Public Companies and Leadership and Leadership Transition and Workplace Issues

Companies must prepare for CEO turnover

June 18, 2007

After 21 years running LDI Ltd., Andre Lacy told his board of directors he wanted to retire.

Immediately, the board of the 95-year-old family company began planning to choose a new CEO. The chairman of its compensation committee took the lead and eventually hired an outside consultant to help.

After more than two years of discussions, LDI chose the company's No. 2 executive, David Shane, in December--making him the first non-Lacy to lead the firm. Lacy remains chairman of the Indianapolis-based holding company, which boasted nearly $800 million in revenue last year.

Such a methodical process is the right way to change CEOs, according to succession-planning experts. And Indiana needs more of its major corporations to do the same.

A wave of aging executives is at or near normal retirement age--in Indiana and nationwide. How well those companies' CEOs pass the baton will have a big impact on their companies' futures.

It could even affect whether they remain independent or get bought up.

The latter is a scenario Indiana can ill afford. It is home to just five public companies on the Fortune 500 list and only 55 companies--public or private--with revenue of at least $500 million.

Local and state officials cringe at the thought that a home-grown giant such as Eli Lilly and Co., with its 16,000 Indiana employees and generous corporate largesse, would ever be acquired.

"If you don't do succession planning right, you increase the probability" of a sale, said Lacy, 67. "If LDI does a good job at it, the chances that it remains here as an independent company increase."

Succession planning is getting more attention now at publicly traded companies since the 2002 Sarbanes-Oxley Act forced corporate boards to improve their governance practices. At the same time, institutional investors are more likely to inquire about a company's contingency plans should its CEO get run over by the proverbial beer truck.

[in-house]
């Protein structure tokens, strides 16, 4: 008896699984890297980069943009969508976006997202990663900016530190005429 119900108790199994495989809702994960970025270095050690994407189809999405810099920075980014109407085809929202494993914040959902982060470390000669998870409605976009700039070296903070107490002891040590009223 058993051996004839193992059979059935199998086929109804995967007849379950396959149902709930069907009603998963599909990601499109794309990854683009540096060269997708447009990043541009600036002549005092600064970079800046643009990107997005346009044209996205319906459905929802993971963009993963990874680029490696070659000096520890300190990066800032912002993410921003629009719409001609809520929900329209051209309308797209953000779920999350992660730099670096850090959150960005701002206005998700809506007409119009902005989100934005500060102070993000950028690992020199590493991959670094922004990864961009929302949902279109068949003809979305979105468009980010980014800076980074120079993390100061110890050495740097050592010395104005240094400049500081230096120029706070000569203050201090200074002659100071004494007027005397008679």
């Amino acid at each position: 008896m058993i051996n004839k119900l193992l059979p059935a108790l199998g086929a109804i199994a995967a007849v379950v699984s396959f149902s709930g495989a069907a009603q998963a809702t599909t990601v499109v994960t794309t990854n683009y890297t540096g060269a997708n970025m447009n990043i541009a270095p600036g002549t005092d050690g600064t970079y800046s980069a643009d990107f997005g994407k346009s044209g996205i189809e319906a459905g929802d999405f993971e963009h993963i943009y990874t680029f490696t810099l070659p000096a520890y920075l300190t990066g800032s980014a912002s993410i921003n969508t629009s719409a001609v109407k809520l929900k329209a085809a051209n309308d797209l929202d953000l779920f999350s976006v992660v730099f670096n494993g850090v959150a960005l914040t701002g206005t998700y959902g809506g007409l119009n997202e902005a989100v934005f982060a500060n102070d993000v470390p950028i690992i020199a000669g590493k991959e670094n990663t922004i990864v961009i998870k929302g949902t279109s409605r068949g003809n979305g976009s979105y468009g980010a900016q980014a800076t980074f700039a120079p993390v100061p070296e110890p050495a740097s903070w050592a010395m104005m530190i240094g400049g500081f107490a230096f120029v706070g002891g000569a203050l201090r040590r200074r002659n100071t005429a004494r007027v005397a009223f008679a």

Yet the majority of respondents in a 2005 survey by Korn/Ferry International said fewer than 40 percent of major corporations have a CEO-in-waiting in case the current chief unexpectedly departs. Korn/Ferry, a Los Angeles-based executive search-and-development firm, surveyed 200 of its corporate consultants for the study.

"We start the succession planning almost immediately when the next generation takes over," said Bob Koch, CEO of Koch Enterprises Inc. in Evansville. He is the fourth generation of Koches to lead the 134-year-old diversified holding company.

Problem for large and small

Investors, executives and consultants all said poor succession planning can yield dire consequences. But not all agree that a bad plan is likely to force a company to sell.

"I don't see it with large companies at all," said Joe Griesedieck, head of the CEO practice at Korn/Ferry.

A forced sale is often the fate of smaller companies, where the founder may still be running the company or the president may hold vital knowledge no one else has.

"It's really bad with privately held companies. The owner is usually in his 60s and 70s. And he has emotionally fallen in love with his company. It's hard for him to let go. And he fails to plan," said Pete Christman, founder and CEO of the Exit Planning Institute, based in Illinois.

But there are also cases of poor succession planning giving large, public companies fits.

Consider Atlanta-based Coca-Cola Co. It has stumbled for the past decade after the sudden death of its charismatic CEO, Roberto Goizueta. Coke is on its third CEO since the death of Goizueta, who reigned for 16 years.

"It's a big deal," George Farra, principal of Woodley Farra Manion Portfolio Management in Indianapolis, said of succession planning. "Companies either do it really well or they don't. They can do it badly and turn into takeover bait or even slide into bankruptcy."

Locally, some point to Guidant Corp. as an example of a company that looked at a sale because it didn't have a chosen successor. When CEO Ronald Dollens announced his retirement in May 2004, it triggered a broad review of the future of the medical-device maker.